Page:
THE Philippine economy is seen growing at a slower pace this year due to the fallout from the coronavirus disease 2019 (COVID-19) outbreak, and may even contract by as much as 0.5% if the Luzon-wide enhanced community quarantine will be extended, the World Bank said in a new report.
The World Bank gave a 3% forecast for the country’s gross domestic product (GDP) growth this year, down from the 6.1% projection it gave in January, according to its Regional Economic Update report for April titled “East Asia and Pacific in the Time of COVID-19” published Tuesday.
Meanwhile, growth is seen picking up to 6.2% next year, maintained from the January projection, and will accelerate to 6.4% in 2022, higher than the previous 6.2% forecast.
These projections reflect the multilateral lender’s baseline scenario. In its lower case forecasts, the World Bank sees the economy contracting by 0.5% this year but recovering to a 4.1% growth next year.
These projections compare to the government’s goal to notch 6.5-7.5% GDP growth for 2020-2022.
Despite the 2020 forecast downgrade, the Philippine economy is still seen to be the third-fastest growing economy this year along with Myanmar’s 3% and is only behind Lao PDR’s 3.6% and Vietnam’s 4.9% and faster than 1.3% regional average expected for the whole developing East Asia and Pacific excluding China, based on the baseline scenario. The region is expected to contract by 2.8% this year in the lower case scenario.
“Real GDP growth is projected to significantly decelerate from 5.9% in 2019 to 3.0% in 2020 due to the impact of the COVID-19 outbreak and the associated community quarantine,” the report read.
“Nevertheless, economic growth is expected to accelerate rapidly in 2021-22 as global conditions improve, and with more robust domestic activity bolstered by the public investment momentum and a boost from 2022 election-related spending.”
Due to the month-long Luzon lockdown, the World Bank expects a sharp decline in domestic consumption in the first semester, which could be further dampened by the slower inflow of remittances, delayed implementation of the government’s infrastructure program, postponed investments from the private sector, as well as a negative impact on exports due to travel restrictions and disruptions in global supply chains.
The World Bank said its baseline forecast of three percent GDP growth this year assumes that economic activity in the country will resume in the third quarter. Risks to this forecast, which could result in a contraction of as much as 0.5% in its lower case scenario, are “a rapid surge in confirmed cases resulting in a prolonged community quarantine, lengthier disruptions to government and business activities, loss of incomes, and a protracted weakening of the public health system.”
“In this case, economic growth could contract in 2020 driven by a drastic slowdown in domestic consumption and investment, with echo effects into 2021. External risks could derive from a prolonged containment of the virus globally, leading to a global recession which will impact the Philippines through manufacturing, trade, tourism, and remittance channels,” the World Bank said.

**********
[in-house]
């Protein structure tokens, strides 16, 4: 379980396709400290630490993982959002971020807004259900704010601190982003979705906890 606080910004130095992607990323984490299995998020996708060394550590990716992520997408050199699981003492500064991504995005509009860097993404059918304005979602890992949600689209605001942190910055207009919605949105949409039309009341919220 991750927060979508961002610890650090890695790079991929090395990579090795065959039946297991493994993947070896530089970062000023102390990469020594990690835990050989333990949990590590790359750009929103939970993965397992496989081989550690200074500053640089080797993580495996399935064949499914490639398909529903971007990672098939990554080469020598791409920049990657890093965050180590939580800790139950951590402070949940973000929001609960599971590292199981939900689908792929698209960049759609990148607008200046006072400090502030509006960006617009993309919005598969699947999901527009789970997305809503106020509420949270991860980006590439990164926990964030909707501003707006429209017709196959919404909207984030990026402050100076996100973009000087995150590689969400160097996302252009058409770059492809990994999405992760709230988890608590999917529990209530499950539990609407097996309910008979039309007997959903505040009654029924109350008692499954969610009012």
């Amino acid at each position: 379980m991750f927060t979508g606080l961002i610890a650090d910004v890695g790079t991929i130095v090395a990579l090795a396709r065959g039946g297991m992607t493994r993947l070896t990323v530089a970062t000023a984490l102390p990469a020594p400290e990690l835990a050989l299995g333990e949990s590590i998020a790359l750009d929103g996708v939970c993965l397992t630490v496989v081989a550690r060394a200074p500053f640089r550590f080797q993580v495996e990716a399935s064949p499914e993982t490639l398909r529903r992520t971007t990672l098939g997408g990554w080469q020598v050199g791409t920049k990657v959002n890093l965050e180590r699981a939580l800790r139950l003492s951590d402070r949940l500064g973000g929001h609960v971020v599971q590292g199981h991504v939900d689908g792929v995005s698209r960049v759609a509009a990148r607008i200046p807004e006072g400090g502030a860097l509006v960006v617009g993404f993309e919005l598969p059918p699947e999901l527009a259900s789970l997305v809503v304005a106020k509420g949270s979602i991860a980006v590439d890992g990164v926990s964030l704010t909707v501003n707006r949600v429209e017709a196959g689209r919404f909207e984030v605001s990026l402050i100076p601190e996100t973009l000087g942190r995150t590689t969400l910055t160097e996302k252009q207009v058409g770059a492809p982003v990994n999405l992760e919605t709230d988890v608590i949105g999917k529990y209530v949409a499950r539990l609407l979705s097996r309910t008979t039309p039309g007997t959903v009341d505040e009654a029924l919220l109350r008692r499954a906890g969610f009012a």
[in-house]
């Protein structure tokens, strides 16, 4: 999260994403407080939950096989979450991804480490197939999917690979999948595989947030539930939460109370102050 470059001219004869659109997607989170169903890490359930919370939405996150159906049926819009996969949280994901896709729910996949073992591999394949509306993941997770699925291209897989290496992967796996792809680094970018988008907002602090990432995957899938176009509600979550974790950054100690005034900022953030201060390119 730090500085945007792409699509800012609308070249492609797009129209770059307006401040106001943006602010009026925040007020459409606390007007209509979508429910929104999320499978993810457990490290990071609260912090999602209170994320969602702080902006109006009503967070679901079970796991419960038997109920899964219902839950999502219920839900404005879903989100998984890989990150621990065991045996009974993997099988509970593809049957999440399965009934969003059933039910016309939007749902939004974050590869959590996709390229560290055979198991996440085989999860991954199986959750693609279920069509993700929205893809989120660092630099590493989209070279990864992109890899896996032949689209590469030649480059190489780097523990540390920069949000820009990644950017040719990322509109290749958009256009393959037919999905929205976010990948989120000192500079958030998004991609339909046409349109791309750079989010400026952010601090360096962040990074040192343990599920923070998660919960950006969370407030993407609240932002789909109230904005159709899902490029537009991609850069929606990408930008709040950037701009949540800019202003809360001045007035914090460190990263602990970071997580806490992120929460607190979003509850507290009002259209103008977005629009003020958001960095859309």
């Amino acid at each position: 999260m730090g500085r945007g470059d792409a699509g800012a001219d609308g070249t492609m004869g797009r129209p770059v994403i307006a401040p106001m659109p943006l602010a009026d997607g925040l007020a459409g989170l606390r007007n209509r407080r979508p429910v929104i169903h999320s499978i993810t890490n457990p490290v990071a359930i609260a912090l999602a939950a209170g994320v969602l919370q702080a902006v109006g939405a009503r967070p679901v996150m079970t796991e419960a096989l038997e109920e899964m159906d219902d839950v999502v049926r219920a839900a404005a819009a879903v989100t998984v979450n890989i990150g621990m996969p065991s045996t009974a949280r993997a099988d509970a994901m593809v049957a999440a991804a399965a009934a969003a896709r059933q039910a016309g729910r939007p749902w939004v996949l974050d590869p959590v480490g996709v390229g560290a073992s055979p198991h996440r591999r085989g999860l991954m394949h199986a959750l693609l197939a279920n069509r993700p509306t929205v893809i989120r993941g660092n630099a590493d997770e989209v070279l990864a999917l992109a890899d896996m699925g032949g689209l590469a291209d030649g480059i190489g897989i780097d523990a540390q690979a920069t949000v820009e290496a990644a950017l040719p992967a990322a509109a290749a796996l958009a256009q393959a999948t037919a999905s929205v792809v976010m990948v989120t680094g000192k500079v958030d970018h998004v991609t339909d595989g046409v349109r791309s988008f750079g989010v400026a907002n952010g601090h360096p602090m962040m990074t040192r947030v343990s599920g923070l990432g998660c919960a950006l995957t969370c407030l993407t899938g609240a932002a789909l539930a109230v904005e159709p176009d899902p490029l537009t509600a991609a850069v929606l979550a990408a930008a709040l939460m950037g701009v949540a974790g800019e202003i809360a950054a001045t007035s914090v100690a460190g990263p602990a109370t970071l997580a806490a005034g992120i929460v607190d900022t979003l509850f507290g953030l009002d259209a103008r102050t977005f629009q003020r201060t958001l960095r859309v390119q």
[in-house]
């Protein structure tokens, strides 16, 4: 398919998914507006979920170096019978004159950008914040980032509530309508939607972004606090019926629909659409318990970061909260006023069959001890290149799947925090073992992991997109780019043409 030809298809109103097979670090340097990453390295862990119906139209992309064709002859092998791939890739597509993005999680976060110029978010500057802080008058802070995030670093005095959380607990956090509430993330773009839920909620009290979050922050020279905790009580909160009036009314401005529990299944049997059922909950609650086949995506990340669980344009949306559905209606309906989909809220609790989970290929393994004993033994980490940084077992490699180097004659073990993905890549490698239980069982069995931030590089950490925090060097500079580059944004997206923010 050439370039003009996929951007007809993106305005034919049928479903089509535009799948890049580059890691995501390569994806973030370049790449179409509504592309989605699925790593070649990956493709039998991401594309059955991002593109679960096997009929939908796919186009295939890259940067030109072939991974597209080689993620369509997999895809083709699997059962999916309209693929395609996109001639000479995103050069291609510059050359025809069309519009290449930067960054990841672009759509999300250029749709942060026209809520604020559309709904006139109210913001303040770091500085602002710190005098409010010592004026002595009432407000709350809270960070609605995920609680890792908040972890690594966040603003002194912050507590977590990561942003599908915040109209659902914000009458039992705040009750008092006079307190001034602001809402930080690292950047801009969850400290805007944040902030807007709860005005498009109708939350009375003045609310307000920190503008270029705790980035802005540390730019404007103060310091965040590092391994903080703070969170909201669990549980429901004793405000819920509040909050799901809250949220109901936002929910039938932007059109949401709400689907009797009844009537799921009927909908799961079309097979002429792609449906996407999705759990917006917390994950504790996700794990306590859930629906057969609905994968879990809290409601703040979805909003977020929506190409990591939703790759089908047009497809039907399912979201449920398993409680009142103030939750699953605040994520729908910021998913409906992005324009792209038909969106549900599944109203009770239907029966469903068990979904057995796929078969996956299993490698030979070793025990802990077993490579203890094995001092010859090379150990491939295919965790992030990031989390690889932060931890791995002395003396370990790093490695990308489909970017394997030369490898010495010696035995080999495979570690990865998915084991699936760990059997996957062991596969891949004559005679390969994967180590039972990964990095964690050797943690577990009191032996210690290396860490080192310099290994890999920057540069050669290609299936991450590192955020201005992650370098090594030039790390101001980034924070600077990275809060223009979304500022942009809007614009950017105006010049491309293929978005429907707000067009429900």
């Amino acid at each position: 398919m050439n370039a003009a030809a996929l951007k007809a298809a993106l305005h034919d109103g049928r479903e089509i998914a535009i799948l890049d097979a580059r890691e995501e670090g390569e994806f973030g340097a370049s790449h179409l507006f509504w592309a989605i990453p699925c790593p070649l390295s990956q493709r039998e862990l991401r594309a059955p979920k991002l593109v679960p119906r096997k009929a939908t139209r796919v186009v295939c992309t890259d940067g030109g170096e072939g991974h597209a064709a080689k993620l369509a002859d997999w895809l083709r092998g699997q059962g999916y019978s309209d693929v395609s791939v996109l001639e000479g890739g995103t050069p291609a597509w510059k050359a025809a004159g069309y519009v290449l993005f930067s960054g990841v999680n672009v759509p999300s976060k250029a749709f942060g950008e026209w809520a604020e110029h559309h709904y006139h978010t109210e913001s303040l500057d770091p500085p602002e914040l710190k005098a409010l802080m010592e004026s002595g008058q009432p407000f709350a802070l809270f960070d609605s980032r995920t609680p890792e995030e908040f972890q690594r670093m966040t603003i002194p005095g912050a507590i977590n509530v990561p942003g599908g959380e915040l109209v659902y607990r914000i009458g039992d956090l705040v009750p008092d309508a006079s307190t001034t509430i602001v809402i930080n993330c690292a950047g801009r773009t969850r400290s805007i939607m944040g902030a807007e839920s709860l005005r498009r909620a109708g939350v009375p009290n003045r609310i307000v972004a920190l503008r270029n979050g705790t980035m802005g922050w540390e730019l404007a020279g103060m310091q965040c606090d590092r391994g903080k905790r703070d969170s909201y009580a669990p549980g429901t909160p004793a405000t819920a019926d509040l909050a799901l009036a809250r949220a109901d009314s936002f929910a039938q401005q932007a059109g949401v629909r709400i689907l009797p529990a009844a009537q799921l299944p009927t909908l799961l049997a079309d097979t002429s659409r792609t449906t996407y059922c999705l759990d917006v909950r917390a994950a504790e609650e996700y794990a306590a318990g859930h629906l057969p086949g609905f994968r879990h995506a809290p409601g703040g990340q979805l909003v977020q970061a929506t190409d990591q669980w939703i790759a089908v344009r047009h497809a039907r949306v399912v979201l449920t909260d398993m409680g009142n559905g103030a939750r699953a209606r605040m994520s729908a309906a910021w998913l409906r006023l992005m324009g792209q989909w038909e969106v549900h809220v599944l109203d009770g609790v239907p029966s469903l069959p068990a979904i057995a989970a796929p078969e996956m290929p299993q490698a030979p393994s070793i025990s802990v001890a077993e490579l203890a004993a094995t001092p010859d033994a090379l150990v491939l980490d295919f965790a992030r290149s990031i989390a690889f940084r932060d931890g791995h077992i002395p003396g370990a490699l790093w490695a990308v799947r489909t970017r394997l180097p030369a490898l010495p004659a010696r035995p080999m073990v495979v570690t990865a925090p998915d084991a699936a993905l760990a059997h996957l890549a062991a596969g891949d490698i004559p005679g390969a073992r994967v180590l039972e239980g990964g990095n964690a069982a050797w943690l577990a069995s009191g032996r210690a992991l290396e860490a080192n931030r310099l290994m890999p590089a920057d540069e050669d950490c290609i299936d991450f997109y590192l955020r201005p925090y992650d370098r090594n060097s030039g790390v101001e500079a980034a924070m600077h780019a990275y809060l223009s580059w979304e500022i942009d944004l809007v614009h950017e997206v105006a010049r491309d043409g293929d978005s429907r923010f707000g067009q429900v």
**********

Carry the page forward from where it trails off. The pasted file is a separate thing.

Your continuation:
It said this will likely significantly affect those working in the informal sector.
Meanwhile, Socioeconomic Planning Secretary Ernesto M. Pernia said yesterday the economy might contract in the last two quarters of the year, which will already be considered a recession, if the enhanced community quarantine will be extended.
“[Possibly,] zero growth rate or slightly negative [in the] third quarter, something similar, depending on if the enhanced community quarantine will be extended… [This] is still a speculation. We hope that it’s not negative,” Mr. Pernia said in an ABS-CBN News Channel interview yesterday when asked on his projections for third and fourth quarter GDP growth.
The National Economic and Development Authority earlier said it sees GDP growth of between -0.6% and 4.3% this year due to the virus outbreak.
The World Bank said besides “immediate public health response to prevent, detect, and contain local transmission” of COVID-19, the government needs to implement fiscal and monetary stimuli to cushion the economy against the negative impact of the virus and protect the vulnerable population.
“Specifically, the timely execution of public investments, targeted financial support to the poor and vulnerable sectors can restore confidence and soften the negative impact of the outbreak,” it said.
The World Bank said the country should also strengthen its health care system to prepare for future shocks similar to COVID-19 aside from accelerating structural reforms to improve the business environment and competition in the country and boosting productivity growth.
“Sustained support must be ensured for bills that improve competitiveness, such as the passage of the Corporate Income Tax and Incentives Rationalization Act, and amendments to the Public Services Act,” it added.
Despite expectations of slower growth, the World Bank still sees the country’s poverty incidence continuing to decline to 20.5% this year and to 18.3% in 2022, from 21.9% in 2018.
The World Bank also sees inflation settling at two percent this year, the current account to record a deficit of 0.3% of GDP and net foreign direct investments to decline to 0.5% this year of GDP.
The country’s budget gap is likewise expected to balloon to 3.9% of GDP from 3.5% in 2019, while outstanding debt is seen reaching 36.9% of GDP from 35.7% last year, due to increased spending and borrowings amid the COVID-19 crisis. — BML